Sunday, July 6, 2008

Musings: Land Rush

I saw the celestial show of Regulus, Mars, Saturn and the crescent moon, all lined up over the mountains last night, from what turned out to be a perfect vantage point at Lydgate Park.

I’d gathered with some friends to hang out with George Cooper, author of the classic “Land and Power in Hawaii,” who is visiting Kauai right now. I had to promise that everything discussed last night would be off the record; it seems not everyone likes to have their utterances end up on my blog.

Well, actually, only one person voiced an objection, so out of respect to him, I won’t repeat any of the juicy nuggets I heard last night — even though none, ironically, were contributed by him.

But previously, I’d spent some time with George, who hasn’t been to Kauai in seven years, a period that has seen rapid growth of a mostly palatial kind. He was stunned to see the changes, yet what he found especially hard to take were the local families that are now involved in acrimonious disputes over their land.

Kauai land has gotten so valuable that more and more families are experiencing the bitter, divisive conflict between those who want to cash out while the getting is good and those who want to hold on to the land.

I was thinking of this as I was driving on Hauiki Road, between Kapahi and Wailua Homesteads the other day, and was struck by all the spec houses and raw land — much of it marked “reduced” — that’s for sale over there. Much of this was once homestead land, which immigrants purchased when they completed their plantation contracts, and it’s been passed down at least one generation, and maybe two.

Now it’s moving forever out of local hands and into a price category that only people with money from elsewhere can afford. And as the fancy houses are built among the ramshackle ones, driving up the property values, what’s going to happen to the property taxes of the local working class families that for so long have lived there?

I’m not saying that local families don’t have a right to sell, because of course they do, and they have many reasons for doing so that they don’t need to justify to me or anyone else.

It’s just that when it comes to current land prices, and who is getting squeezed out and who is coming in, we’ve embarked on a course that won’t be easily reversed — save perhaps through Hawaiian independence — and it promises to have a profound and lasting effect on Kauai. In short, locals who don't already have land don't hold much of a prayer for ever getting it, not with the current giant disconnect between wages and real estate prices.

Land sales may be slowing right now, but that’s not going to change things. The top feeders who can afford Kauai’s prime are pretty much immune to the current economic downturn. They’re the ones who are currently wreaking havoc on the land, the social fabric and local culture as the rest of us struggle to survive. And unfortunately, they just keep on coming.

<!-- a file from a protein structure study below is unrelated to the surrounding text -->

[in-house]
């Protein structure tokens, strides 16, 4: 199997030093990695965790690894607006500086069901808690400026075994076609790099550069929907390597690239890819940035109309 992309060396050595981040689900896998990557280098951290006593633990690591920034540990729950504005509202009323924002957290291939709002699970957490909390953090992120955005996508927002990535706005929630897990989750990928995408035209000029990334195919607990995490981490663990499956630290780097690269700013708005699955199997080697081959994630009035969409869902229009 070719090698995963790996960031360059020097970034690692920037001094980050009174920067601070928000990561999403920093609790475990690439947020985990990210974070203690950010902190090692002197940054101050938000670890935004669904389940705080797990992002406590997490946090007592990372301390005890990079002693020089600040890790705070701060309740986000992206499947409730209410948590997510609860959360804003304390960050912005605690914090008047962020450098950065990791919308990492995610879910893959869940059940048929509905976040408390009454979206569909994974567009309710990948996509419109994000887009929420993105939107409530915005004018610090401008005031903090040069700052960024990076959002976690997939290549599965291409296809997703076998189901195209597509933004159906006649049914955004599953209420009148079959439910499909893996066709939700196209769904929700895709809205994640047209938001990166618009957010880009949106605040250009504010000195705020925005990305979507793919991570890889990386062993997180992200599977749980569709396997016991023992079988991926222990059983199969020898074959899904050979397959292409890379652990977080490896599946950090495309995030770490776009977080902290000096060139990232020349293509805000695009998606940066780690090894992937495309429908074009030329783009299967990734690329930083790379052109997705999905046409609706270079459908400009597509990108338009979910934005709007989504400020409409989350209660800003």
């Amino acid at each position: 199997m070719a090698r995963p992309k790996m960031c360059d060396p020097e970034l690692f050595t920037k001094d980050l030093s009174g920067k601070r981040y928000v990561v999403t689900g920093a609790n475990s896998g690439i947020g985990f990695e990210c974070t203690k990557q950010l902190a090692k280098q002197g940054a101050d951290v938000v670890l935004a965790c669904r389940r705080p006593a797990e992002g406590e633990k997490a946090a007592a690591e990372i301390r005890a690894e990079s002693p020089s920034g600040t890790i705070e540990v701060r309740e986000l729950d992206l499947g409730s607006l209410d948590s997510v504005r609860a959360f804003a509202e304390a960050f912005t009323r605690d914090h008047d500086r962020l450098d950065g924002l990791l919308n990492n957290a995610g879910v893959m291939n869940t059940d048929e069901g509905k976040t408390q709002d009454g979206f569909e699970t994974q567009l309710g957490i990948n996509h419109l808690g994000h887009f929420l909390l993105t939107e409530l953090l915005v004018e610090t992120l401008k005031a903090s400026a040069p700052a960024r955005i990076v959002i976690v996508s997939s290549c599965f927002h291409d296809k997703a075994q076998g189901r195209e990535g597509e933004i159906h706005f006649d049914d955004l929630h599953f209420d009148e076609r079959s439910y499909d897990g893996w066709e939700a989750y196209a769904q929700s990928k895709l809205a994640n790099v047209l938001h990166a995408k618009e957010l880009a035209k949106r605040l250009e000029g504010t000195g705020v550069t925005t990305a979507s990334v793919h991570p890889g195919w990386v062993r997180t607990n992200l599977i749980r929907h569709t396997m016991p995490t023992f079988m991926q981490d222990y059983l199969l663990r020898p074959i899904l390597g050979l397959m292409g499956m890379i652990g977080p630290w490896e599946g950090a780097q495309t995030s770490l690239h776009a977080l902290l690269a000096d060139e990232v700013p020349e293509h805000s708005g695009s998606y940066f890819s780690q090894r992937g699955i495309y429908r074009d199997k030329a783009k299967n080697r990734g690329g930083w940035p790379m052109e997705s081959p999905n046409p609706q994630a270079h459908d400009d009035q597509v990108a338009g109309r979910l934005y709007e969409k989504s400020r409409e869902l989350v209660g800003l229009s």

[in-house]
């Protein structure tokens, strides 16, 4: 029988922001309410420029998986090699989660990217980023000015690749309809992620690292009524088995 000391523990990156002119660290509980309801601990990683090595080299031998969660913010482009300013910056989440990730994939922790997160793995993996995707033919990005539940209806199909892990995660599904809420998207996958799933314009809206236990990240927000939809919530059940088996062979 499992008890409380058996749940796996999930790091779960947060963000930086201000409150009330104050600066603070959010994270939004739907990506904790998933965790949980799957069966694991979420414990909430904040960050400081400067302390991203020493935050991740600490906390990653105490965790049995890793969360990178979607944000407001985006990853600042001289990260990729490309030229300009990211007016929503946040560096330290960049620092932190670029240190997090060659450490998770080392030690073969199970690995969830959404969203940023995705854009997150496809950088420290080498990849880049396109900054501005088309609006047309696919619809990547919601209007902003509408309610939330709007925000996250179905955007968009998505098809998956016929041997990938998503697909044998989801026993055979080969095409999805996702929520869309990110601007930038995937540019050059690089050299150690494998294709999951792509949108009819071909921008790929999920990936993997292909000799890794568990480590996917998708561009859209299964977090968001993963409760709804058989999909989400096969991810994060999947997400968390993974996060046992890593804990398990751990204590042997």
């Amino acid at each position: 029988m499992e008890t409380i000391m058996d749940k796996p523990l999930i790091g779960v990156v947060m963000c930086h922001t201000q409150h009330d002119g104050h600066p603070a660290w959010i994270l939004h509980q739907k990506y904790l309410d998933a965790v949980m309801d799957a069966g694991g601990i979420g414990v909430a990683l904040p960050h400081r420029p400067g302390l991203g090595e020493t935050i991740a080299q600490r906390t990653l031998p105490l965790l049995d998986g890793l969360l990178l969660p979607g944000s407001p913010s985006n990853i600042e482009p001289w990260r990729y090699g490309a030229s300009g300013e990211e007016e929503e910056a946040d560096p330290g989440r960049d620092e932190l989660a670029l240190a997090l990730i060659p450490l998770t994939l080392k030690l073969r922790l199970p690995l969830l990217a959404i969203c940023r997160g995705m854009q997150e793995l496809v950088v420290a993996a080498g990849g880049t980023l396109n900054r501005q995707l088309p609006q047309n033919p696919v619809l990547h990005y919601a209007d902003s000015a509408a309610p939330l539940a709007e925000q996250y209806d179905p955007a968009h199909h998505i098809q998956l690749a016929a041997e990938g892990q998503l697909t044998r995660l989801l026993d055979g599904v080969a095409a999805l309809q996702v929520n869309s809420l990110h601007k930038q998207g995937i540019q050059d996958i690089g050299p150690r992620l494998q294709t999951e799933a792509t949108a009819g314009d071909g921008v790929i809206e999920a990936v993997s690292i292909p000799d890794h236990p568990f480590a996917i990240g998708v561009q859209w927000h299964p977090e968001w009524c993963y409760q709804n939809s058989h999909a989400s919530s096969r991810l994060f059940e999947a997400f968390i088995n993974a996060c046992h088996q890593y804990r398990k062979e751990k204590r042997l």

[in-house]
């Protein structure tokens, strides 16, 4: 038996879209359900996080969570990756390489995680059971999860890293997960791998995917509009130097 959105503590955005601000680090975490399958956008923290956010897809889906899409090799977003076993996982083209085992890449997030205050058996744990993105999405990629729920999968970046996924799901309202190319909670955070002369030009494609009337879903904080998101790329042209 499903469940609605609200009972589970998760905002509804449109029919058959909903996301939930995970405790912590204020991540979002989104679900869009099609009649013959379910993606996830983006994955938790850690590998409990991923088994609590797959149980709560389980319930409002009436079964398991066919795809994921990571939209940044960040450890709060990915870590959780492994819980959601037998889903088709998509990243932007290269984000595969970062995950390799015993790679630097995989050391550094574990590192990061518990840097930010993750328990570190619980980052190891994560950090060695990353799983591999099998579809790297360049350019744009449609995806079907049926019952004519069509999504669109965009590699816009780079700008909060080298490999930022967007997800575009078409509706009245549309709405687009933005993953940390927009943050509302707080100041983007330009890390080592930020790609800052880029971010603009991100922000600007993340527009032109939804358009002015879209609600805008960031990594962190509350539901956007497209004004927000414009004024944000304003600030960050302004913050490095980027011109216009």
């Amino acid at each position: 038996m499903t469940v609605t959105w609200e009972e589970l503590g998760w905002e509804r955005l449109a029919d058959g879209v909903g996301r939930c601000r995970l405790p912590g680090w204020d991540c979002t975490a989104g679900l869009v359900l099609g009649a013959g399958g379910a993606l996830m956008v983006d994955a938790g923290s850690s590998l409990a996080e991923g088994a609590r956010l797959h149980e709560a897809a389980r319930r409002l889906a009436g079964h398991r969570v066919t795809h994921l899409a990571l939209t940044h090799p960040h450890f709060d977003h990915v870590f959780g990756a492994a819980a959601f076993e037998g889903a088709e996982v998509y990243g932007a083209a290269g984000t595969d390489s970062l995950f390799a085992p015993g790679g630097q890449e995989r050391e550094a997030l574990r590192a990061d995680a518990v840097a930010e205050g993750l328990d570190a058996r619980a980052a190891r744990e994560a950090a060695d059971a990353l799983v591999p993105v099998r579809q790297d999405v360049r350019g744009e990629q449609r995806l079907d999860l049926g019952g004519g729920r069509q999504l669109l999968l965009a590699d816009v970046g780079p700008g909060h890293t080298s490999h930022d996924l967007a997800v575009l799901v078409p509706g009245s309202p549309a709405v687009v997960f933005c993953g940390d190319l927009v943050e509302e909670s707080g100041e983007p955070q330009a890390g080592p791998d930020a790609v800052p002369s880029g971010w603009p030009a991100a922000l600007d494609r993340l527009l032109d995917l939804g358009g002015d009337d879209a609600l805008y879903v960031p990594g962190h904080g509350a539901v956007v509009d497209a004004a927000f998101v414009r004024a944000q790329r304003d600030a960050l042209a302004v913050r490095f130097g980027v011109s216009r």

24 comments:

Anonymous said...

I had to chuckle, Jane, at how you included yourself in "as the rest of us struggle to survive." Weren't you living for free in a luxury home for years and only now are paying rent like "the rest of us!"

Anonymous said...

I don't "pay rent [or mortgage] like the rest of us". I own everything I possess free and clear. I pay property taxes and the GET tax on stuff bought here, but that's it.

No struggle...just pure pleasure.

Of course, I'm a well-off retired mainlander, the best position a Hawaii resident can be in.

Anonymous said...

"Of course, I'm a well-off retired mainlander, the best position a Hawaii resident can be in."

Depends upon your age. Come here to kick it or kick back?

Anonymous said...

Why are imported people circa 1900 more valuable than people imported circa 2000? Some one has a nostalgia fetish.

Should we force all Hawaiian and Pacific Islanders to leave Las Vegas and move home? Land swap with haole retirees here? It would be very interesting to see just how the economy would look here if high paying construction jobs disappeared and all there was was low paying service jobs.

Anonymous said...

Don't blink, those "high paying" construction jobs are disappearing, too.

Joan said...

No one said "imported people circa 1900 [are] more valuable than people imported circa 2000?"

My point was that the newer imports are typically more destructive, take up more space, use more resources, make worse neighbors and are less invested in the community.

It's not a question of forcing Hawaiians to return home from Vegas. If they could find affordable housing, I'm sure many would come in a flash. And yeah, I'd go for a land swap between retired haoles and Hawaiians any day.

Joan said...